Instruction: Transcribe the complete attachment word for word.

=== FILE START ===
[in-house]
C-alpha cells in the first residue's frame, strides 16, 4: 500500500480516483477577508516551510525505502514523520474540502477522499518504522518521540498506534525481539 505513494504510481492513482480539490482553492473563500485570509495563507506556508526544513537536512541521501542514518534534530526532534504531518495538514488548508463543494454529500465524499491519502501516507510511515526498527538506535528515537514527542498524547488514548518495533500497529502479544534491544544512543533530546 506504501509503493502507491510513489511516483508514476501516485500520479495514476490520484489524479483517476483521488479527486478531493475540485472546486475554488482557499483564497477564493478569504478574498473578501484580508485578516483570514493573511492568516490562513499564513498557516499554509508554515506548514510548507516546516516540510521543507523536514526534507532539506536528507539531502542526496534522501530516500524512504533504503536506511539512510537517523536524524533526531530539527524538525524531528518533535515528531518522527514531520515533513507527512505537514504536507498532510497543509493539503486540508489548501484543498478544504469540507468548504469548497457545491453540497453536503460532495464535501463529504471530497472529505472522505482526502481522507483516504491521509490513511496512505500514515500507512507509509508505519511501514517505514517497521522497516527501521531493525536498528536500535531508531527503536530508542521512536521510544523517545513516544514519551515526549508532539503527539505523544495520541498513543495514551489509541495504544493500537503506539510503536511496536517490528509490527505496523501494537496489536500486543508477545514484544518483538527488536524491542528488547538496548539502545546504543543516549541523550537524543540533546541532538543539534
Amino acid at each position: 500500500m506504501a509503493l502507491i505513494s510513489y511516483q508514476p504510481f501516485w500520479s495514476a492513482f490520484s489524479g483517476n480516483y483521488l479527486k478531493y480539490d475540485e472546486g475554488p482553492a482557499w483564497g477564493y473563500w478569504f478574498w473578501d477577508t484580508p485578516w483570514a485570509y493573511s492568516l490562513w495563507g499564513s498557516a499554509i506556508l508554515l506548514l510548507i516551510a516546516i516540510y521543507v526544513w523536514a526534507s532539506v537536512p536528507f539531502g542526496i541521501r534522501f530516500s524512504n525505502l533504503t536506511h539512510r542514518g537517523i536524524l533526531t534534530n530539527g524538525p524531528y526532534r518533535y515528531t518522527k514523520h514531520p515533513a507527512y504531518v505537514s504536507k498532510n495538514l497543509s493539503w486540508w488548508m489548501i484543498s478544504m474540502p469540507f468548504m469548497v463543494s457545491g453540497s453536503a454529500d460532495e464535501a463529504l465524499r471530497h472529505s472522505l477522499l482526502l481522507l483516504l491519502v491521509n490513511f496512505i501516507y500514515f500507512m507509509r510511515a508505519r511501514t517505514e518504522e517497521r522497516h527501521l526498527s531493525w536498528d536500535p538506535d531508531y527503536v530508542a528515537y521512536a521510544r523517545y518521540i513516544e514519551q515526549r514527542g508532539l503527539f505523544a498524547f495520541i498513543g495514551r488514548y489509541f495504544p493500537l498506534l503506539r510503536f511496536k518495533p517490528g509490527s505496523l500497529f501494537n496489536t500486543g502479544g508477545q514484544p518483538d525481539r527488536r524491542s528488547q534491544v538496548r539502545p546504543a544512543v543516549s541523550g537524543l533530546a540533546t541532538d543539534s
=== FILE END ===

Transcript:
[in-house]
C-alpha cells in the first residue's frame, strides 16, 4: 500500500480516483477577508516551510525505502514523520474540502477522499518504522518521540498506534525481539 505513494504510481492513482480539490482553492473563500485570509495563507506556508526544513537536512541521501542514518534534530526532534504531518495538514488548508463543494454529500465524499491519502501516507510511515526498527538506535528515537514527542498524547488514548518495533500497529502479544534491544544512543533530546 506504501509503493502507491510513489511516483508514476501516485500520479495514476490520484489524479483517476483521488479527486478531493475540485472546486475554488482557499483564497477564493478569504478574498473578501484580508485578516483570514493573511492568516490562513499564513498557516499554509508554515506548514510548507516546516516540510521543507523536514526534507532539506536528507539531502542526496534522501530516500524512504533504503536506511539512510537517523536524524533526531530539527524538525524531528518533535515528531518522527514531520515533513507527512505537514504536507498532510497543509493539503486540508489548501484543498478544504469540507468548504469548497457545491453540497453536503460532495464535501463529504471530497472529505472522505482526502481522507483516504491521509490513511496512505500514515500507512507509509508505519511501514517505514517497521522497516527501521531493525536498528536500535531508531527503536530508542521512536521510544523517545513516544514519551515526549508532539503527539505523544495520541498513543495514551489509541495504544493500537503506539510503536511496536517490528509490527505496523501494537496489536500486543508477545514484544518483538527488536524491542528488547538496548539502545546504543543516549541523550537524543540533546541532538543539534
Amino acid at each position: 500500500m506504501a509503493l502507491i505513494s510513489y511516483q508514476p504510481f501516485w500520479s495514476a492513482f490520484s489524479g483517476n480516483y483521488l479527486k478531493y480539490d475540485e472546486g475554488p482553492a482557499w483564497g477564493y473563500w478569504f478574498w473578501d477577508t484580508p485578516w483570514a485570509y493573511s492568516l490562513w495563507g499564513s498557516a499554509i506556508l508554515l506548514l510548507i516551510a516546516i516540510y521543507v526544513w523536514a526534507s532539506v537536512p536528507f539531502g542526496i541521501r534522501f530516500s524512504n525505502l533504503t536506511h539512510r542514518g537517523i536524524l533526531t534534530n530539527g524538525p524531528y526532534r518533535y515528531t518522527k514523520h514531520p515533513a507527512y504531518v505537514s504536507k498532510n495538514l497543509s493539503w486540508w488548508m489548501i484543498s478544504m474540502p469540507f468548504m469548497v463543494s457545491g453540497s453536503a454529500d460532495e464535501a463529504l465524499r471530497h472529505s472522505l477522499l482526502l481522507l483516504l491519502v491521509n490513511f496512505i501516507y500514515f500507512m507509509r510511515a508505519r511501514t517505514e518504522e517497521r522497516h527501521l526498527s531493525w536498528d536500535p538506535d531508531y527503536v530508542a528515537y521512536a521510544r523517545y518521540i513516544e514519551q515526549r514527542g508532539l503527539f505523544a498524547f495520541i498513543g495514551r488514548y489509541f495504544p493500537l498506534l503506539r510503536f511496536k518495533p517490528g509490527s505496523l500497529f501494537n496489536t500486543g502479544g508477545q514484544p518483538d525481539r527488536r524491542s528488547q534491544v538496548r539502545p546504543a544512543v543516549s541523550g537524543l533530546a540533546t541532538d543539534s